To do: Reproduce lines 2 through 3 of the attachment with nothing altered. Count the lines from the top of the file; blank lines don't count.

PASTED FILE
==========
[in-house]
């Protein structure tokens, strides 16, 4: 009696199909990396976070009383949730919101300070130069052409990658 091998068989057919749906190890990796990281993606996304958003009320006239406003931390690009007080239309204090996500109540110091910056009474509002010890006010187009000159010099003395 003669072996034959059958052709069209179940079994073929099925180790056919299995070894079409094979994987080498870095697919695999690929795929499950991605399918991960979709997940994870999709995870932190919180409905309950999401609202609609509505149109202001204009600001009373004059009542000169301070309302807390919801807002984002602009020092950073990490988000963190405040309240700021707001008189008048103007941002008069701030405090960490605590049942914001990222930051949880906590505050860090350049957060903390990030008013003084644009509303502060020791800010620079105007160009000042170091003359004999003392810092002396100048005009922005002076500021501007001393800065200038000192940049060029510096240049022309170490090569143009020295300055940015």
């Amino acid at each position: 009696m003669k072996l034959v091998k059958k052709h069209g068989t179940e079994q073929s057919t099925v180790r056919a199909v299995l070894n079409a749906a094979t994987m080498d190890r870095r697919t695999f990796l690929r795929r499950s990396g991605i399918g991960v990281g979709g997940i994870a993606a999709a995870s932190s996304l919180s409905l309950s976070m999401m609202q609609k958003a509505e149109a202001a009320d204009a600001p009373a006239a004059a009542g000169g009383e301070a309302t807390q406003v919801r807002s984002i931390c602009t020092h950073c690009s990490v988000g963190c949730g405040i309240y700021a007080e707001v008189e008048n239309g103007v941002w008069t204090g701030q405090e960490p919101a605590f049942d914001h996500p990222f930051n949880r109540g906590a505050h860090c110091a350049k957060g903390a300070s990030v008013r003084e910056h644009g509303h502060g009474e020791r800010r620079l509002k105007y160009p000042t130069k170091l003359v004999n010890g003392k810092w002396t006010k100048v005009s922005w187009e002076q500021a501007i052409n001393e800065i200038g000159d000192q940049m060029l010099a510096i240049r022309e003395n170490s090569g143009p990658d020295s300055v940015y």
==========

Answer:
């Protein structure tokens, strides 16, 4: 009696199909990396976070009383949730919101300070130069052409990658 091998068989057919749906190890990796990281993606996304958003009320006239406003931390690009007080239309204090996500109540110091910056009474509002010890006010187009000159010099003395 003669072996034959059958052709069209179940079994073929099925180790056919299995070894079409094979994987080498870095697919695999690929795929499950991605399918991960979709997940994870999709995870932190919180409905309950999401609202609609509505149109202001204009600001009373004059009542000169301070309302807390919801807002984002602009020092950073990490988000963190405040309240700021707001008189008048103007941002008069701030405090960490605590049942914001990222930051949880906590505050860090350049957060903390990030008013003084644009509303502060020791800010620079105007160009000042170091003359004999003392810092002396100048005009922005002076500021501007001393800065200038000192940049060029510096240049022309170490090569143009020295300055940015």
């Amino acid at each position: 009696m003669k072996l034959v091998k059958k052709h069209g068989t179940e079994q073929s057919t099925v180790r056919a199909v299995l070894n079409a749906a094979t994987m080498d190890r870095r697919t695999f990796l690929r795929r499950s990396g991605i399918g991960v990281g979709g997940i994870a993606a999709a995870s932190s996304l919180s409905l309950s976070m999401m609202q609609k958003a509505e149109a202001a009320d204009a600001p009373a006239a004059a009542g000169g009383e301070a309302t807390q406003v919801r807002s984002i931390c602009t020092h950073c690009s990490v988000g963190c949730g405040i309240y700021a007080e707001v008189e008048n239309g103007v941002w008069t204090g701030q405090e960490p919101a605590f049942d914001h996500p990222f930051n949880r109540g906590a505050h860090c110091a350049k957060g903390a300070s990030v008013r003084e910056h644009g509303h502060g009474e020791r800010r620079l509002k105007y160009p000042t130069k170091l003359v004999n010890g003392k810092w002396t006010k100048v005009s922005w187009e002076q500021a501007i052409n001393e800065i200038g000159d000192q940049m060029l010099a510096i240049r022309e003395n170490s090569g143009p990658d020295s300055v940015y």